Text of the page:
“Where there is love there is life.” ― Mahatma Gandhi

Manicotti: my first homemade recipie.

Three days after I graduated high school, I moved in with my then boyfriend (now husband).  We spent the summer working and living in his aunt’s house.  I moved to the dorms, and I really never had to make “meals.”  I was never taught basic cooking skills, never took a foods class or watched the Food Network.  My mother, ironically, gave me my first cook book that first Christmas after I moved out, but I didn’t even know what half of the ingredients were.  I grew up in home where both parents worked full time jobs, and dinner was usually a Hamburger Helper or some variation of a quick meal from a box.   I felt in over my head.

A lot of my stay-at-home time has been spent trying to teach myself how to cook.   Being able to feed my children and husband healthy, tasty, easy and fast-to-create meals is something that I believe is a part of my job as mom, something I desperately want to accomplish.  I am thankful for three things when it comes to my self-taught cooking abilities: 1. My slow cooker!!!  Makes the juiciest meals withe least amount of ingredients and you don’t have to stand over the stove watching the food.  The cooker does the work for you and is very difficult to mess up.  (Although I have not had success with adding frozen meat to the cooker.  Someone I know swears this is fine, but I think it creates a dry meat instead of juicy.) 2. You Tube cooking tutorials.  Thank you internet!  You showed me how to cook chicken and mushrooms, how to cook fish, how to fry zucchini.  Recipes can be hard to follow in print.  I like the visual of a cooking show and the specificity I can find using the internet and HOW-TO videos.  3. Being a teaching aide in a high school cooking class.  I supported three students in the beginners class, and I found that I was learning more than the students.

The following recipe is the first one I really mastered after moving out, the first I truly know by heart because I have made it so many times.  Adapted from my mother-in-law…


7 manicotti noodles (pkg comes with 14)

1/2-3/4 LB hamburger and/or italian sausage (I really eyeball the meat amount because 1 LB meat is always too much

for any of our family meals… use all hamburger or all sausage, but I like a mixture the most…)

1/2 onion, chopped

2 cloves garlic, minced

14 oz jar pasta sauce (give or take, eyeball it again)

1 1/2 – 2 cups mozzarella cheese, divided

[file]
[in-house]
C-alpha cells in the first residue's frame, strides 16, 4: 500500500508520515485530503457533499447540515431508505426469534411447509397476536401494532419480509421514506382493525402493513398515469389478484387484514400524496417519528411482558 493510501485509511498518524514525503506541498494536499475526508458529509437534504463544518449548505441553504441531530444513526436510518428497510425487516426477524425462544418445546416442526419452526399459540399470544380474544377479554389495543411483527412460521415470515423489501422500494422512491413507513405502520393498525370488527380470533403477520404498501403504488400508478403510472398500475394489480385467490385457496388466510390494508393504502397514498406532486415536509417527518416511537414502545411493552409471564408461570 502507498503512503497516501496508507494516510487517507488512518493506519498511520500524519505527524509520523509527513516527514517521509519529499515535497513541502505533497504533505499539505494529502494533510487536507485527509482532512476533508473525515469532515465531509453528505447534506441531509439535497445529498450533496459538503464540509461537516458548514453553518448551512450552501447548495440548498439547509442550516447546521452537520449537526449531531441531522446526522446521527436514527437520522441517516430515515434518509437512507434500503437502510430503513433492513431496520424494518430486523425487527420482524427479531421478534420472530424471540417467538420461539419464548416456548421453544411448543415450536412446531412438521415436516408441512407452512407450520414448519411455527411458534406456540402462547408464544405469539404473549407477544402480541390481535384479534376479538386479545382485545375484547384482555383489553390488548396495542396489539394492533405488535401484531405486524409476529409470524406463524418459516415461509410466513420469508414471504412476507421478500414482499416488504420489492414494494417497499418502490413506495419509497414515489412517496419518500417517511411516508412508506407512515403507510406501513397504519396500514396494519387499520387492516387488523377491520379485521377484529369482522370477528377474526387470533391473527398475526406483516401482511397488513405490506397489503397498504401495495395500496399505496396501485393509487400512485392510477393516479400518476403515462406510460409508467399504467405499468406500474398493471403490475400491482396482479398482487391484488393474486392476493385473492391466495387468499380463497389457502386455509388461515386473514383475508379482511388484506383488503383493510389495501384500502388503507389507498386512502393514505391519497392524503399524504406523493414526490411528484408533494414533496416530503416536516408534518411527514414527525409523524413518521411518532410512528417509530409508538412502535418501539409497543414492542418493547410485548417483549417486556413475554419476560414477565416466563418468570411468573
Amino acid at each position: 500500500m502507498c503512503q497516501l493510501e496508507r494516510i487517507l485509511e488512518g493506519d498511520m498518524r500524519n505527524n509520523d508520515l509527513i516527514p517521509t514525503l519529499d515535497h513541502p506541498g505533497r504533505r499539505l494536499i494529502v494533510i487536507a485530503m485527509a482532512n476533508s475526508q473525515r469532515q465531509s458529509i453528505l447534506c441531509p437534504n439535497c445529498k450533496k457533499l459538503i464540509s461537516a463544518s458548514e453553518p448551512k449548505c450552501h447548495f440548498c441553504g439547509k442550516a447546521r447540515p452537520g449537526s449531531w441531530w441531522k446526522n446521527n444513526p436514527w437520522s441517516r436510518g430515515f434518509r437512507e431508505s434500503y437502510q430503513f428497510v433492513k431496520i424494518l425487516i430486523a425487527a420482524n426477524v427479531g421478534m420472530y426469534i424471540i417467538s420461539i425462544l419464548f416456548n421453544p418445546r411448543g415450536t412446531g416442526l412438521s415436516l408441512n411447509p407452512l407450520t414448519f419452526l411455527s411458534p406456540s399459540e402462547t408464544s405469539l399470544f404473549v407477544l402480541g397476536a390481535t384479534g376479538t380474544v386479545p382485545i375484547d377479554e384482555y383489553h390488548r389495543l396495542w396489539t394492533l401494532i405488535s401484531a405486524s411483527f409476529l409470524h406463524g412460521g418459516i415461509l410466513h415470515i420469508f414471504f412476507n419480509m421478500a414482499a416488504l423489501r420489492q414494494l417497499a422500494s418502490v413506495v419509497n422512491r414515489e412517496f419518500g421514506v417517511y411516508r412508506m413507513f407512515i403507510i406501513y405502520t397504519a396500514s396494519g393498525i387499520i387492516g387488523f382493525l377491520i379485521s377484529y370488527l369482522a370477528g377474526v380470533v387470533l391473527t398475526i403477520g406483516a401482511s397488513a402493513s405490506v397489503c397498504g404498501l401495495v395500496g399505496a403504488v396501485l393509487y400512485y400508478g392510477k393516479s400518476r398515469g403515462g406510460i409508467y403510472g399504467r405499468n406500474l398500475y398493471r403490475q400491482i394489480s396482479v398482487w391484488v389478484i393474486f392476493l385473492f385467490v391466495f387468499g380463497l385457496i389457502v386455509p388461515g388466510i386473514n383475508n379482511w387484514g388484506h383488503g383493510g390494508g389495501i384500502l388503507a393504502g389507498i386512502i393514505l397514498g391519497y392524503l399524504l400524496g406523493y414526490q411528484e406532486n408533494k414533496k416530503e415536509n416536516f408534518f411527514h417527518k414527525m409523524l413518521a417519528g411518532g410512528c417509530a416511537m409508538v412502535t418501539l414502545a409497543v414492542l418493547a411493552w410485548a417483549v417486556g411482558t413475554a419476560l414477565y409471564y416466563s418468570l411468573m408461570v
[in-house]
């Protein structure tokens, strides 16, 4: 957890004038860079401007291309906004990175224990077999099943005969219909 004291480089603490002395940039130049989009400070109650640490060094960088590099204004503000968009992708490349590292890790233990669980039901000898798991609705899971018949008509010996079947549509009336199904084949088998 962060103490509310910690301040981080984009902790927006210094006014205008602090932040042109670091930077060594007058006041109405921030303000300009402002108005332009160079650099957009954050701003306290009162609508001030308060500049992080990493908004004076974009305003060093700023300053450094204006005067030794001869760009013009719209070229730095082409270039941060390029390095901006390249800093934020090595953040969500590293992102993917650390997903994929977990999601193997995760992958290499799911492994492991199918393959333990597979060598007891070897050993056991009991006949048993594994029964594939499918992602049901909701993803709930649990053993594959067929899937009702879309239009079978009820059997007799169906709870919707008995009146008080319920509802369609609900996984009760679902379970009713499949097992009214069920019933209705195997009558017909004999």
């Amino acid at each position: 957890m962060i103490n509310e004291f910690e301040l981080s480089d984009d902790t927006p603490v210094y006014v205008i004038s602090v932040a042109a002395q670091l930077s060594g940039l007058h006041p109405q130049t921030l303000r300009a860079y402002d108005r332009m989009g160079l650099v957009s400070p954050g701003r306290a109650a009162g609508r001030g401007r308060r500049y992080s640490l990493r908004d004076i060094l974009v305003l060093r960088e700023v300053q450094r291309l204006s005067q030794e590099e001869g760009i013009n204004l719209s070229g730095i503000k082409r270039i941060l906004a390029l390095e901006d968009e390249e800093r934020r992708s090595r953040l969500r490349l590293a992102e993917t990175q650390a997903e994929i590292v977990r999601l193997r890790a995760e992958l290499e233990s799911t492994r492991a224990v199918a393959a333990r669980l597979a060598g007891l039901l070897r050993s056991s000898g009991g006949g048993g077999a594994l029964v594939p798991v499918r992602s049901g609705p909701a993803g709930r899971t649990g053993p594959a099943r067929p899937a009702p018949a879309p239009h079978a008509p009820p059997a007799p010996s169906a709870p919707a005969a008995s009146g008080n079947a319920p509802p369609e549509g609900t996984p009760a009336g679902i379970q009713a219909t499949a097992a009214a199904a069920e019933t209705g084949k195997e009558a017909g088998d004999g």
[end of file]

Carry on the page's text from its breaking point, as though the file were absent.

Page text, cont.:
1. In large pot, start water to boil for the noodles; in a separate skillet, brown the meat and onion and garlic.  Once water is boiling, add noodles and boil for 7 minutes.  Drain the water and, using small tongs, place noodles on foil to cool but not stick.    Noodles may rip, so be gentle.  Pre Heat Oven for 350 degrees.

2. Drain grease from meat and transfer to large mixing bowl.  Add 1 c. cheese and stir until cheese begins to melt.

3. Fill the bottom of an oven-safe casserole dish with some of the pasta sauce.  Stuff noodles with the meat/cheese mixture and place in dish until filled.  Add more sauce over the top of the noodles.  (If there is any leftover meat, add into sauce before pouring over.)   Cover dish with lid or foil; bake at 350 for 30-35 minutes.

4. Remove dish from oven, uncover.  Add remaining cheese over top and bake additional 5 minutes or until cheese is melted.  (photo doesn’t do the cheese justice… i didn’t quite have enough cheese to cover the pasta… this dish needs cheese so sprinkle freely!)

Dish does well with salad, green beans, homemade garlic cheese bread are all family favorites.  ENJOY!


In my twenty-somethings and trying to create myself.

“One of the horrible parts of growing up is realizing that your fundamental perception of life’s truths is going to become obsolete.  The game changes, and so do the players.” 

As someone in her twenties, I find it difficult to fit into a prescribed niche.  I’m not the marketed-to teenager who has funds to waste and a desperation to acquire all things new and popular.  I’m not the mature thirty-something year old who is definitely a grown-up with stuff like life insurance policies and a profound collection of paid vacation from the full time job I’ve has since college.  I’m somehow awkwardly in the middle of everything.  And despite my fast approach into adulthood, I am still struggling on finding my identity.

I went to college.  I had a plan.  That plan changed.  I had a baby.  I wasn’t employed where I had planned to be employed.  Then I got married so young and moved into a house because it was an offer we couldn’t pass up.  Then I had another baby.  And now I’m the mama hub of a family of four living on one small income, trying to make ends meet.  But never regretting the time I spend at home being a mommy.

But I still don’t fit with my friends who went to college and then started working, or traveling, or just being amazing.  And I don’t fit in with the older mamas who have extensive retirement plans and worry about dieting or going to bed early.  I desperately wish I could be the perfect mama and wife and working woman, I just don’t know how I’m going to do that.

This blog is about finding my way through it all. About kids and crafts and being a mom, about eating fresh and healthy but not having to really cook anything, about maintaining a relationship with my high school sweetheart who became my husband and gave me two kids.  It is about being in my twenties and wanting to be both an immature, uprooted, spontaneous party animal and also a focused, responsible, perfect mother who gives her children the best childhood possible.


“If you don’t know where you are going, any road will get you there.”
Lewis Carroll